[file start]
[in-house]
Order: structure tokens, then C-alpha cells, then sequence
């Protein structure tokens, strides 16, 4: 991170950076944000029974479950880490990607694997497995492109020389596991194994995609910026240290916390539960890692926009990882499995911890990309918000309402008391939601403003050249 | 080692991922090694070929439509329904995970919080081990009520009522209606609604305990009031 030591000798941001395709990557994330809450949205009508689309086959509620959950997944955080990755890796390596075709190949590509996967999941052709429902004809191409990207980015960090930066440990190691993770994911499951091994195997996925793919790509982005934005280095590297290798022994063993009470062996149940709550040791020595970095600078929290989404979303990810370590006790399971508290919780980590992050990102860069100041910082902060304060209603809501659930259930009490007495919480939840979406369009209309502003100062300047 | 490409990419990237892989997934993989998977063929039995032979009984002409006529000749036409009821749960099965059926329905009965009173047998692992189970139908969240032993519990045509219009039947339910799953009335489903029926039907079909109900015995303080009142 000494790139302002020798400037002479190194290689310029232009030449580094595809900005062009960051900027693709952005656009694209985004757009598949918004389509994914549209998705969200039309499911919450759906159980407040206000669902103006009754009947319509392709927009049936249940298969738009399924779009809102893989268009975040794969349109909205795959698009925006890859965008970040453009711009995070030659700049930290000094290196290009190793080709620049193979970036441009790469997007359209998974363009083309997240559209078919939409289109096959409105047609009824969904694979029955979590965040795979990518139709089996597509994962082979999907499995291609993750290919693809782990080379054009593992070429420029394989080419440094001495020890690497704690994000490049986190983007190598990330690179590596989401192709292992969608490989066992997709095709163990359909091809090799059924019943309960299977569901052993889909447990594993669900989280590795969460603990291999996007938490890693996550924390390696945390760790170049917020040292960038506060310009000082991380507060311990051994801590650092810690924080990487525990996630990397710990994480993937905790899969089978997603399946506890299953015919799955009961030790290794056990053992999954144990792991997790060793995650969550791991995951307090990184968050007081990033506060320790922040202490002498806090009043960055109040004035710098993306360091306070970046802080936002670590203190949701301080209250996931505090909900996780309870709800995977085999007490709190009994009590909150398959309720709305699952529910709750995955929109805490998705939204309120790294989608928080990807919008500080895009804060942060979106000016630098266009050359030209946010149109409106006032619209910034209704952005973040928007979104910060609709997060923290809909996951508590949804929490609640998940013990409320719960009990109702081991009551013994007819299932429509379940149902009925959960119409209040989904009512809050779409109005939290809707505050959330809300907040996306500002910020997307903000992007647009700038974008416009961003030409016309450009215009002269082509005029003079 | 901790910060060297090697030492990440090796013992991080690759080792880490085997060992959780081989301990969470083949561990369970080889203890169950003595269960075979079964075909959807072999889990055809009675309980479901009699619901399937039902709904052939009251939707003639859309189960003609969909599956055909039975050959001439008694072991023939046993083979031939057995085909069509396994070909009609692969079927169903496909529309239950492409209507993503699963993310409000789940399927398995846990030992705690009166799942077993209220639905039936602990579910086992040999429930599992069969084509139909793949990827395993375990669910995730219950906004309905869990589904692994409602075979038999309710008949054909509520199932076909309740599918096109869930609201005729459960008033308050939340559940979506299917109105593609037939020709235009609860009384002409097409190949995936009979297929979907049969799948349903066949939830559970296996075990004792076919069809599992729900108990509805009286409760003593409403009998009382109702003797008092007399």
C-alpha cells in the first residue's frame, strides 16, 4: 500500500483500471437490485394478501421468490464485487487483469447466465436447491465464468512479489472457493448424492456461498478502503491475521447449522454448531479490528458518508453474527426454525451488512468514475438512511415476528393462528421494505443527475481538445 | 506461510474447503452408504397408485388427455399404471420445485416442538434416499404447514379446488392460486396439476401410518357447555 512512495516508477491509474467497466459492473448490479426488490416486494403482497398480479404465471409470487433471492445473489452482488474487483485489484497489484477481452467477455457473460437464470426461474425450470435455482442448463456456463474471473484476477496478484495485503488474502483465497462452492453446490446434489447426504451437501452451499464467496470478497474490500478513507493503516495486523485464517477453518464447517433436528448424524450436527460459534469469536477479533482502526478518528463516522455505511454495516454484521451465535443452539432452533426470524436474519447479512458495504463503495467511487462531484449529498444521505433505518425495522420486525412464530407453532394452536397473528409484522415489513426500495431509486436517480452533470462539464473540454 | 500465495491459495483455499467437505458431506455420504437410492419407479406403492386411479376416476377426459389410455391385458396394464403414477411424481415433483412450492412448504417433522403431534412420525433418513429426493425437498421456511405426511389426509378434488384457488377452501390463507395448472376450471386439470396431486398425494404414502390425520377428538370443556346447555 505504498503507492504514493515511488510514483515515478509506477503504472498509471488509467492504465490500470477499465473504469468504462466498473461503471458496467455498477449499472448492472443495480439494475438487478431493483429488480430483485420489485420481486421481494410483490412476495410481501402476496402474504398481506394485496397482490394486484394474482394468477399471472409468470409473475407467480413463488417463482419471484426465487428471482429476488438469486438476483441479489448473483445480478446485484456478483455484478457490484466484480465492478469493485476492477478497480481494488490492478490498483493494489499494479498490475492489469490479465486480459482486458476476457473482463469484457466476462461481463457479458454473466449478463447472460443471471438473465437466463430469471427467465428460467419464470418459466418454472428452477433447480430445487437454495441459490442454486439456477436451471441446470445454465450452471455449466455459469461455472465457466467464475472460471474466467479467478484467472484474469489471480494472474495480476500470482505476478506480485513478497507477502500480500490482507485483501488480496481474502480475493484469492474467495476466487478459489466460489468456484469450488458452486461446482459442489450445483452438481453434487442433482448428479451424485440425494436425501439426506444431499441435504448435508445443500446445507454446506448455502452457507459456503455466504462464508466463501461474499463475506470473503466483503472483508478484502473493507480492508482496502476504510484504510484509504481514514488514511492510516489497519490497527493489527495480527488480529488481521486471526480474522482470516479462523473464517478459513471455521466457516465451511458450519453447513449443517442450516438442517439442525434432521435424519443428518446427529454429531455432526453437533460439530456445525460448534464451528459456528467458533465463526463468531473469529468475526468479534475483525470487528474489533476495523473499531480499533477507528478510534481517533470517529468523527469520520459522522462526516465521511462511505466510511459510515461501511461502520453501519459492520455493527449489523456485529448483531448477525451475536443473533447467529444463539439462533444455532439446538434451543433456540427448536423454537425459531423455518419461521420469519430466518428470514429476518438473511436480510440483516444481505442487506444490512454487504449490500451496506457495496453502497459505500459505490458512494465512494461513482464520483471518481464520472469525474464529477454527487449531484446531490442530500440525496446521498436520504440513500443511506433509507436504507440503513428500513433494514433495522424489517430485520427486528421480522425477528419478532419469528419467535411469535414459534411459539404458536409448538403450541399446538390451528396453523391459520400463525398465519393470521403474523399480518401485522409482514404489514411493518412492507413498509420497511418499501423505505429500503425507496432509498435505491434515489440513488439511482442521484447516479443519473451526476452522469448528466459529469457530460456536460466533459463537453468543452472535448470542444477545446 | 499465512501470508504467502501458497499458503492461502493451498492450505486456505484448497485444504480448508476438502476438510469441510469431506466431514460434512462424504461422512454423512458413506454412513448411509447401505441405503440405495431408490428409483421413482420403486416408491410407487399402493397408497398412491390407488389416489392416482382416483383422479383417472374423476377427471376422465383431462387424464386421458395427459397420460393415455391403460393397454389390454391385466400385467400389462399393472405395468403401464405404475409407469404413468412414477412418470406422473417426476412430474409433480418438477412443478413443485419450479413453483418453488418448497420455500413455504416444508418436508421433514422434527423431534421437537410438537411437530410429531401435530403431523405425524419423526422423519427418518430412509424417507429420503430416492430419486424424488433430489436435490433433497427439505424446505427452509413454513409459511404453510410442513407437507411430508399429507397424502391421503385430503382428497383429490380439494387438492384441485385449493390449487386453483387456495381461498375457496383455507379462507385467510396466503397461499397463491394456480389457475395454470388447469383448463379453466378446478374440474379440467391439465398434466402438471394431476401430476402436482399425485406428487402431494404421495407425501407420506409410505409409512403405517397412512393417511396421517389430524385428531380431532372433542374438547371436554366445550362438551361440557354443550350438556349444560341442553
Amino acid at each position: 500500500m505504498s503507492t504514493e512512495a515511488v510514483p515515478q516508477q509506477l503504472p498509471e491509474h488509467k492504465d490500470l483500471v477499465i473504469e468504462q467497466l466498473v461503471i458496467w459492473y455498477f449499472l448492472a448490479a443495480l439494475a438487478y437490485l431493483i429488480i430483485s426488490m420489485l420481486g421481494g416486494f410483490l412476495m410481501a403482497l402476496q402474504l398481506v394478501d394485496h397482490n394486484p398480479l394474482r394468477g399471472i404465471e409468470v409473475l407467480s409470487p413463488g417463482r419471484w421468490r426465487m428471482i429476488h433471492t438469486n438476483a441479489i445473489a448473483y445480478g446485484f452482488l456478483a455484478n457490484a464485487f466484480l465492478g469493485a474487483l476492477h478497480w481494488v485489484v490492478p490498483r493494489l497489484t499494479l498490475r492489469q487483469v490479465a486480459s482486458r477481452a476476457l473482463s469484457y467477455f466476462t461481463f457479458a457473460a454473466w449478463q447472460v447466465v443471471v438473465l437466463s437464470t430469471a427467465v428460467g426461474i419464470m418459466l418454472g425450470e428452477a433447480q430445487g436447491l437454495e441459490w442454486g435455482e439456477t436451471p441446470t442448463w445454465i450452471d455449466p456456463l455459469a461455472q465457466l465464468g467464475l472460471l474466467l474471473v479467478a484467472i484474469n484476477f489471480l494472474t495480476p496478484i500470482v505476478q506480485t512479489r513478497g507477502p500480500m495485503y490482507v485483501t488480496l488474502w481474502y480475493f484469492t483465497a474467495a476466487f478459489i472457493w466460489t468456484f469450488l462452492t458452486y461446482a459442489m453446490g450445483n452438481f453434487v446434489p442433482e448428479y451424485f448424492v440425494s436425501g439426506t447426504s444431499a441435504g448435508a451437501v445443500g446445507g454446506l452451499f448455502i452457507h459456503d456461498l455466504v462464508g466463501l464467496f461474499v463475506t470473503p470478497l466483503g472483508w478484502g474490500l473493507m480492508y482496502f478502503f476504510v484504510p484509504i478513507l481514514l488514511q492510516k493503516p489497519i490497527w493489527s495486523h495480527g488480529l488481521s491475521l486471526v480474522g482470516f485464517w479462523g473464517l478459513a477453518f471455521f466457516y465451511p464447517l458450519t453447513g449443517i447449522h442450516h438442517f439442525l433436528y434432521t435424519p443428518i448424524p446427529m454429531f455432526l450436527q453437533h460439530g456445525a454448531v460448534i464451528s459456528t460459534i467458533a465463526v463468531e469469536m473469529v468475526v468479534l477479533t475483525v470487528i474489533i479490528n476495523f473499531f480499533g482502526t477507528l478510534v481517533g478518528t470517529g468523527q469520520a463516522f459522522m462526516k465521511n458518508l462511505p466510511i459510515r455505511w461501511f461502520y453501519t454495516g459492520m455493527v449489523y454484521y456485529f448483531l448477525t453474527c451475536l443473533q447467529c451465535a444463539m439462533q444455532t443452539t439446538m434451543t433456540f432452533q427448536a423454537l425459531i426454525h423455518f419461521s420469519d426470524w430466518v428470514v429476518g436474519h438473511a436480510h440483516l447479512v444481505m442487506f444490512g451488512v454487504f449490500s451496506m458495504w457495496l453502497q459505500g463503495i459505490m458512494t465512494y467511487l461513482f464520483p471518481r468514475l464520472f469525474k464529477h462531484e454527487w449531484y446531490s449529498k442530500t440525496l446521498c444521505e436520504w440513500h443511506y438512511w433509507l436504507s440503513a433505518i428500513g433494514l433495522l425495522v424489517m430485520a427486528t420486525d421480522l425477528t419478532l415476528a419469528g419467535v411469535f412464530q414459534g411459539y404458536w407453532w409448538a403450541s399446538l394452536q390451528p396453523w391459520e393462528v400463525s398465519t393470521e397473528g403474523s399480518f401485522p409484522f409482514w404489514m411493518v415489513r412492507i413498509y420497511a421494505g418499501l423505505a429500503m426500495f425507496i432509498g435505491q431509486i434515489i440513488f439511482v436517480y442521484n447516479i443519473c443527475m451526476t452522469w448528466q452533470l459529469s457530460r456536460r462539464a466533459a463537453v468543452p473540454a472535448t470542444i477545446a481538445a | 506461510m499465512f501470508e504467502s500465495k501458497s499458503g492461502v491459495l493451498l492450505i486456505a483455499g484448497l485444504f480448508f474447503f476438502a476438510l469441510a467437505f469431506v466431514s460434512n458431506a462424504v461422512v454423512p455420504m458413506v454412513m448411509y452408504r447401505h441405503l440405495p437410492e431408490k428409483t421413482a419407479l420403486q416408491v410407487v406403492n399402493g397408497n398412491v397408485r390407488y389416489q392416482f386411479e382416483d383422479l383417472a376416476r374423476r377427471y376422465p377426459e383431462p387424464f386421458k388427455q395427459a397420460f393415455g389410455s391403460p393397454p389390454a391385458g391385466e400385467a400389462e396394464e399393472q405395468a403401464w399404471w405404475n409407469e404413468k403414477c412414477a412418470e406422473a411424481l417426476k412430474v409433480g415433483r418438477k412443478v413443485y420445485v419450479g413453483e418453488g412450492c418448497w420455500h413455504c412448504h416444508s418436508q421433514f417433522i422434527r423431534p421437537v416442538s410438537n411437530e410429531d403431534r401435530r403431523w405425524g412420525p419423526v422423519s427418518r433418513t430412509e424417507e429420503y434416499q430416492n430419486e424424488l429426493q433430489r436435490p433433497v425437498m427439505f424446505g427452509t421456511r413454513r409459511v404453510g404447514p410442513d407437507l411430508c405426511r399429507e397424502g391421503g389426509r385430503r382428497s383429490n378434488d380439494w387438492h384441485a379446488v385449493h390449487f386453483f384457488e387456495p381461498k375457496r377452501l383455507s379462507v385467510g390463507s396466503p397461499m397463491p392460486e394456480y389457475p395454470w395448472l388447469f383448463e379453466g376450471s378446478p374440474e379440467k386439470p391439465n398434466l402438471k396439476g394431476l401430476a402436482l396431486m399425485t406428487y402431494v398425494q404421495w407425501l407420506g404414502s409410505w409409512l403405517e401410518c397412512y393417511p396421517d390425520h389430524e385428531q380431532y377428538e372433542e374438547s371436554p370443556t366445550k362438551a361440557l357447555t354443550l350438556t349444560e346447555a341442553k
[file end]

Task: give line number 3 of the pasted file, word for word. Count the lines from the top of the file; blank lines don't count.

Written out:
């Protein structure tokens, strides 16, 4: 991170950076944000029974479950880490990607694997497995492109020389596991194994995609910026240290916390539960890692926009990882499995911890990309918000309402008391939601403003050249 | 080692991922090694070929439509329904995970919080081990009520009522209606609604305990009031 030591000798941001395709990557994330809450949205009508689309086959509620959950997944955080990755890796390596075709190949590509996967999941052709429902004809191409990207980015960090930066440990190691993770994911499951091994195997996925793919790509982005934005280095590297290798022994063993009470062996149940709550040791020595970095600078929290989404979303990810370590006790399971508290919780980590992050990102860069100041910082902060304060209603809501659930259930009490007495919480939840979406369009209309502003100062300047 | 490409990419990237892989997934993989998977063929039995032979009984002409006529000749036409009821749960099965059926329905009965009173047998692992189970139908969240032993519990045509219009039947339910799953009335489903029926039907079909109900015995303080009142 000494790139302002020798400037002479190194290689310029232009030449580094595809900005062009960051900027693709952005656009694209985004757009598949918004389509994914549209998705969200039309499911919450759906159980407040206000669902103006009754009947319509392709927009049936249940298969738009399924779009809102893989268009975040794969349109909205795959698009925006890859965008970040453009711009995070030659700049930290000094290196290009190793080709620049193979970036441009790469997007359209998974363009083309997240559209078919939409289109096959409105047609009824969904694979029955979590965040795979990518139709089996597509994962082979999907499995291609993750290919693809782990080379054009593992070429420029394989080419440094001495020890690497704690994000490049986190983007190598990330690179590596989401192709292992969608490989066992997709095709163990359909091809090799059924019943309960299977569901052993889909447990594993669900989280590795969460603990291999996007938490890693996550924390390696945390760790170049917020040292960038506060310009000082991380507060311990051994801590650092810690924080990487525990996630990397710990994480993937905790899969089978997603399946506890299953015919799955009961030790290794056990053992999954144990792991997790060793995650969550791991995951307090990184968050007081990033506060320790922040202490002498806090009043960055109040004035710098993306360091306070970046802080936002670590203190949701301080209250996931505090909900996780309870709800995977085999007490709190009994009590909150398959309720709305699952529910709750995955929109805490998705939204309120790294989608928080990807919008500080895009804060942060979106000016630098266009050359030209946010149109409106006032619209910034209704952005973040928007979104910060609709997060923290809909996951508590949804929490609640998940013990409320719960009990109702081991009551013994007819299932429509379940149902009925959960119409209040989904009512809050779409109005939290809707505050959330809300907040996306500002910020997307903000992007647009700038974008416009961003030409016309450009215009002269082509005029003079 | 901790910060060297090697030492990440090796013992991080690759080792880490085997060992959780081989301990969470083949561990369970080889203890169950003595269960075979079964075909959807072999889990055809009675309980479901009699619901399937039902709904052939009251939707003639859309189960003609969909599956055909039975050959001439008694072991023939046993083979031939057995085909069509396994070909009609692969079927169903496909529309239950492409209507993503699963993310409000789940399927398995846990030992705690009166799942077993209220639905039936602990579910086992040999429930599992069969084509139909793949990827395993375990669910995730219950906004309905869990589904692994409602075979038999309710008949054909509520199932076909309740599918096109869930609201005729459960008033308050939340559940979506299917109105593609037939020709235009609860009384002409097409190949995936009979297929979907049969799948349903066949939830559970296996075990004792076919069809599992729900108990509805009286409760003593409403009998009382109702003797008092007399």